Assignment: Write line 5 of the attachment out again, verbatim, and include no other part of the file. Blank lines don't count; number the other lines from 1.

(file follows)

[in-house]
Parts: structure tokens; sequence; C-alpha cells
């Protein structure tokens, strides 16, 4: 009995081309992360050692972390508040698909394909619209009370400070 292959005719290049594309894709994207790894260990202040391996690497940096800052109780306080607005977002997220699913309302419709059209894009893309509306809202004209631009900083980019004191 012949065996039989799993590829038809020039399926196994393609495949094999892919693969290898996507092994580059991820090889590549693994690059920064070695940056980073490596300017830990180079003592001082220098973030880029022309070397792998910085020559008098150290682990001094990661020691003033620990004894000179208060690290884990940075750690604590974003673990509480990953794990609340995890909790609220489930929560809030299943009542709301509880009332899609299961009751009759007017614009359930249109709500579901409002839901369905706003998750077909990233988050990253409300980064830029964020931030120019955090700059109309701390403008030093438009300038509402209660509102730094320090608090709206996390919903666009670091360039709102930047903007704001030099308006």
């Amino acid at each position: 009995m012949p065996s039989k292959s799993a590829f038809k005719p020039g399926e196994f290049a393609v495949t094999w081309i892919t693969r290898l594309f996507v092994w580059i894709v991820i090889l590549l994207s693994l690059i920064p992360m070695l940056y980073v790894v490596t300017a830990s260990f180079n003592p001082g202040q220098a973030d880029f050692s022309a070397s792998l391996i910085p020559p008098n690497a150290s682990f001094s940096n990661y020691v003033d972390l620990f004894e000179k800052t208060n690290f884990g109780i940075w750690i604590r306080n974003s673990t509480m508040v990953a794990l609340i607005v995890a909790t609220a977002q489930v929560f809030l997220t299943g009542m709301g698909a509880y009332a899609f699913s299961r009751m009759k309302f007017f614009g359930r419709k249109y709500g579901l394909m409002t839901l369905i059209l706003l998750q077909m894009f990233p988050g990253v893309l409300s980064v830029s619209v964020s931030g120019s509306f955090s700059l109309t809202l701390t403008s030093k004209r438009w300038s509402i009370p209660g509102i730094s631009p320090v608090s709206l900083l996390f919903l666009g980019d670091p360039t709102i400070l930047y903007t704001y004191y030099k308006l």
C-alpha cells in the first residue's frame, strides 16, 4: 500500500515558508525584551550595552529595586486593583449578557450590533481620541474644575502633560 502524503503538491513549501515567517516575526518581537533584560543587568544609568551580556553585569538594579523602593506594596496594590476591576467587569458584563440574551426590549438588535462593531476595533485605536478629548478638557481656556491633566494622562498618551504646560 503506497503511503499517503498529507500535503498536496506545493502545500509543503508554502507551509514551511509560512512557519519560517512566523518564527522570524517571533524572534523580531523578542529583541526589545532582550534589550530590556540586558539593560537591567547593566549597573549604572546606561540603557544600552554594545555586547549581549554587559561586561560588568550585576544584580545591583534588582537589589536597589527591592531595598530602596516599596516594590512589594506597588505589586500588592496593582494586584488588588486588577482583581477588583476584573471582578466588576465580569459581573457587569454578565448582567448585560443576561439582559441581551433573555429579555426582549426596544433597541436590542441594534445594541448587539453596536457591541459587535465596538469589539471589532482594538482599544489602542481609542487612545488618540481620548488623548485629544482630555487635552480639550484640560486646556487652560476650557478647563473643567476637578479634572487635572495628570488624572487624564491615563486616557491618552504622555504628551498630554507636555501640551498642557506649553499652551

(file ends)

C-alpha cells in the first residue's frame, strides 16, 4: 500500500515558508525584551550595552529595586486593583449578557450590533481620541474644575502633560 502524503503538491513549501515567517516575526518581537533584560543587568544609568551580556553585569538594579523602593506594596496594590476591576467587569458584563440574551426590549438588535462593531476595533485605536478629548478638557481656556491633566494622562498618551504646560 503506497503511503499517503498529507500535503498536496506545493502545500509543503508554502507551509514551511509560512512557519519560517512566523518564527522570524517571533524572534523580531523578542529583541526589545532582550534589550530590556540586558539593560537591567547593566549597573549604572546606561540603557544600552554594545555586547549581549554587559561586561560588568550585576544584580545591583534588582537589589536597589527591592531595598530602596516599596516594590512589594506597588505589586500588592496593582494586584488588588486588577482583581477588583476584573471582578466588576465580569459581573457587569454578565448582567448585560443576561439582559441581551433573555429579555426582549426596544433597541436590542441594534445594541448587539453596536457591541459587535465596538469589539471589532482594538482599544489602542481609542487612545488618540481620548488623548485629544482630555487635552480639550484640560486646556487652560476650557478647563473643567476637578479634572487635572495628570488624572487624564491615563486616557491618552504622555504628551498630554507636555501640551498642557506649553499652551